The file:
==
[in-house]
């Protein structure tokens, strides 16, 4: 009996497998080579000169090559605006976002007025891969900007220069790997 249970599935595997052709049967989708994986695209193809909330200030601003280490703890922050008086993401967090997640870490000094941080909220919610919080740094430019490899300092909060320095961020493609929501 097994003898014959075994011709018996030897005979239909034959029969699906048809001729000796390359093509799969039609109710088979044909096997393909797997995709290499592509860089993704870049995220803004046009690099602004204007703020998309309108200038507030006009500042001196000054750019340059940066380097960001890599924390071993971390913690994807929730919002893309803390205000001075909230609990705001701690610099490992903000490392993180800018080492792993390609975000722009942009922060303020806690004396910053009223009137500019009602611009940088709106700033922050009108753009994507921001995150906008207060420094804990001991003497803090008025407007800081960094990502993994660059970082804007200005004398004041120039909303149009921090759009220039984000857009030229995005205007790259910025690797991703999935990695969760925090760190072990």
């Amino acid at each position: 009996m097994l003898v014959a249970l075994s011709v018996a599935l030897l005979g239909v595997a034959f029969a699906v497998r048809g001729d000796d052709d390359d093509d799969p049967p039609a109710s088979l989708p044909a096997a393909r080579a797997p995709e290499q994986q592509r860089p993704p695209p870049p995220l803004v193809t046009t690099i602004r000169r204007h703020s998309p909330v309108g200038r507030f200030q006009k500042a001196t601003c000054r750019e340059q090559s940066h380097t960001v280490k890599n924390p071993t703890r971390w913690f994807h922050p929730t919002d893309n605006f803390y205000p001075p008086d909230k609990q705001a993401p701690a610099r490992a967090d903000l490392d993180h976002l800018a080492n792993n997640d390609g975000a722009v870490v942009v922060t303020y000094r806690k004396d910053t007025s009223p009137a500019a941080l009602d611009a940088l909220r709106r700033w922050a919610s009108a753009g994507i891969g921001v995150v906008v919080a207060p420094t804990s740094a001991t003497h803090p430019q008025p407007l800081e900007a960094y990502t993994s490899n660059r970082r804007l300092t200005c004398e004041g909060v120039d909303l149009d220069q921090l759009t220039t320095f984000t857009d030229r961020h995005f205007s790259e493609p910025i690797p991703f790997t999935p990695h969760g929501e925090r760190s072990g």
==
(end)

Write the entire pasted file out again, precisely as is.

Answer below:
[in-house]
């Protein structure tokens, strides 16, 4: 009996497998080579000169090559605006976002007025891969900007220069790997 249970599935595997052709049967989708994986695209193809909330200030601003280490703890922050008086993401967090997640870490000094941080909220919610919080740094430019490899300092909060320095961020493609929501 097994003898014959075994011709018996030897005979239909034959029969699906048809001729000796390359093509799969039609109710088979044909096997393909797997995709290499592509860089993704870049995220803004046009690099602004204007703020998309309108200038507030006009500042001196000054750019340059940066380097960001890599924390071993971390913690994807929730919002893309803390205000001075909230609990705001701690610099490992903000490392993180800018080492792993390609975000722009942009922060303020806690004396910053009223009137500019009602611009940088709106700033922050009108753009994507921001995150906008207060420094804990001991003497803090008025407007800081960094990502993994660059970082804007200005004398004041120039909303149009921090759009220039984000857009030229995005205007790259910025690797991703999935990695969760925090760190072990």
């Amino acid at each position: 009996m097994l003898v014959a249970l075994s011709v018996a599935l030897l005979g239909v595997a034959f029969a699906v497998r048809g001729d000796d052709d390359d093509d799969p049967p039609a109710s088979l989708p044909a096997a393909r080579a797997p995709e290499q994986q592509r860089p993704p695209p870049p995220l803004v193809t046009t690099i602004r000169r204007h703020s998309p909330v309108g200038r507030f200030q006009k500042a001196t601003c000054r750019e340059q090559s940066h380097t960001v280490k890599n924390p071993t703890r971390w913690f994807h922050p929730t919002d893309n605006f803390y205000p001075p008086d909230k609990q705001a993401p701690a610099r490992a967090d903000l490392d993180h976002l800018a080492n792993n997640d390609g975000a722009v870490v942009v922060t303020y000094r806690k004396d910053t007025s009223p009137a500019a941080l009602d611009a940088l909220r709106r700033w922050a919610s009108a753009g994507i891969g921001v995150v906008v919080a207060p420094t804990s740094a001991t003497h803090p430019q008025p407007l800081e900007a960094y990502t993994s490899n660059r970082r804007l300092t200005c004398e004041g909060v120039d909303l149009d220069q921090l759009t220039t320095f984000t857009d030229r961020h995005f205007s790259e493609p910025i690797p991703f790997t999935p990695h969760g929501e925090r760190s072990g």